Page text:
Accepting a situation that has gone wrong, where things haven’t happened the way they should, doesn’t mean you give up. You may feel ashamed if you let go of unpleasant circumstances that are beyond your control. But you may not be giving up just yet.
Seeing acceptance as giving up is a belief that needs to be re-evaluated. Like many other beliefs, it can trip you up and prevent you from facing your circumstances as best you can. Today we will help you break down this belief so that you can see acceptance and giving up from a new perspective.
Marsha M. Linehan developed the concept of radical acceptance, but Tara Brach made it known. They are both psychologists and the concept has roots in Buddhist philosophy.
It urges us to let go of all expectations because they only make us suffer in vain. Therefore, we must give up and stop resisting that which is impossible to change. Or that which is indeed possible to change, because changes start with accepting the problem and not denying it.
But let’s not confuse giving up with becoming a victim. Acceptance should not lead us to hide behind complaints. Radical acceptance means appreciating what happened from a different perspective, where everything happens in its own way. We can’t change it, but we can control how we respond to it.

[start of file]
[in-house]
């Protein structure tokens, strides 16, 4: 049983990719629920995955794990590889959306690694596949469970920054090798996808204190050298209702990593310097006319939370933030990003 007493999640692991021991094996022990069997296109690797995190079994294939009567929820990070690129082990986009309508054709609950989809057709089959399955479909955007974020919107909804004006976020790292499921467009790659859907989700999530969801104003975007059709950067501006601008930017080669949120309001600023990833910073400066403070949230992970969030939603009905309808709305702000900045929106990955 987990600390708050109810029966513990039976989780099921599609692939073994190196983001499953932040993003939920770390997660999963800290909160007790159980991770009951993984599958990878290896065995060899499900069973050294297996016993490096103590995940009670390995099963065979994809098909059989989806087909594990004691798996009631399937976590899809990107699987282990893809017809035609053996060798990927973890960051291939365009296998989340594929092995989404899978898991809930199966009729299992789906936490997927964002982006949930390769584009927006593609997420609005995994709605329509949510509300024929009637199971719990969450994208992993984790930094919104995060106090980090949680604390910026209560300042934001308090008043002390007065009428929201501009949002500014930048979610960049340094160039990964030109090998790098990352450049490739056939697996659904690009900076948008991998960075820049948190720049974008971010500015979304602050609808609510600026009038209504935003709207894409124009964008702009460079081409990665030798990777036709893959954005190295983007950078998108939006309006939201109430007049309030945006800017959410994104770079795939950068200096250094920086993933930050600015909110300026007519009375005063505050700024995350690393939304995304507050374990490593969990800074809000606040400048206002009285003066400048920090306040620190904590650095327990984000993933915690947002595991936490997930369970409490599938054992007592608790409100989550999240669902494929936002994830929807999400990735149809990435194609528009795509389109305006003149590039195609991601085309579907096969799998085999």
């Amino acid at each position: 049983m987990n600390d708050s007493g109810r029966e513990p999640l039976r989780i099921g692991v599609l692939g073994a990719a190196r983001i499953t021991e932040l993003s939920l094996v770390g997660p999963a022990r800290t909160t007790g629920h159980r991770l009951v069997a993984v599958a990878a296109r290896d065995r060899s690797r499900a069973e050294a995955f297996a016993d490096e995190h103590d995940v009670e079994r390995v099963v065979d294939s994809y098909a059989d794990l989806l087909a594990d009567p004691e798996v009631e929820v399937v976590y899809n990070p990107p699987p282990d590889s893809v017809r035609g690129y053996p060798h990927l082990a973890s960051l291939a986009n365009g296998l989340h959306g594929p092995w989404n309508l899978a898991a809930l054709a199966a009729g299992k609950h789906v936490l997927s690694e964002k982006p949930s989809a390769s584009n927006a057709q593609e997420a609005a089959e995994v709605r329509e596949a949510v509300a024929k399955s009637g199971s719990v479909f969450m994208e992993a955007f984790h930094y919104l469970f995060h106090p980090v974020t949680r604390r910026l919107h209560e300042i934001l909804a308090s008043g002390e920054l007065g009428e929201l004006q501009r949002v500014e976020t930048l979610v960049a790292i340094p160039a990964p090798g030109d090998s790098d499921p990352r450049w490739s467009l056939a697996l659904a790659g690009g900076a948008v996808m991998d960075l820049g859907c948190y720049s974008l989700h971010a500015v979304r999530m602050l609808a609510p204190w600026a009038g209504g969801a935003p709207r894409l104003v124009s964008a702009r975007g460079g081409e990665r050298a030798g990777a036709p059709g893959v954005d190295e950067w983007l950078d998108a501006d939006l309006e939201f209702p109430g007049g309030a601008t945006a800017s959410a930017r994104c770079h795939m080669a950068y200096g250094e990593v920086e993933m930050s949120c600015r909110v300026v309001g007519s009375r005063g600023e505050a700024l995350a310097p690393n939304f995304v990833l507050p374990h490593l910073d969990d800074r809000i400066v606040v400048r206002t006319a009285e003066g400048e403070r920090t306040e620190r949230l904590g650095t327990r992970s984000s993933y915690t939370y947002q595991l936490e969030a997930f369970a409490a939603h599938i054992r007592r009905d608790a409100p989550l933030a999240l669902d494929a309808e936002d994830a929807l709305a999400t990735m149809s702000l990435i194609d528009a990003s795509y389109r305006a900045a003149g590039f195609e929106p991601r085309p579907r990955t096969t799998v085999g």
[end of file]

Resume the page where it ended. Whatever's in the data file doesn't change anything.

Refusing to accept reality is exhausting
If it seems like a bad idea to change your plan or take a break, denying reality is a much worse idea (unless you’ve been through a serious shock or trauma, such as losing a loved one). But this attitude is exhausting. It’s harmful. It makes you stumble over the same stone over and over, stubborn and without learning.
It is true that reality sometimes hurts a lot. However, refusing to accept or give up will only turn your pain into suffering. Your complaints will not be heard, all those “why me” will not be answered. Things happen because they do; there doesn’t have to be an obvious reason. But you get the last word. You have the power to decide where you go.
You are not a victim unless you decide to be. If you decide to become a victim, you are feeding recurring thoughts and getting lost in an endless negative cycle. This cycle has only two options: depression or anxiety. You may think that you have achieved something by choosing the hardest path. But remember that the path that requires the most effort is not always the best choice.
Accepting your situation is the best way to change it. Take it as an opportunity to find and learn a new path. Escaping never works and not taking responsibility for your future works even less. Acceptance, on the other hand, is the way forward.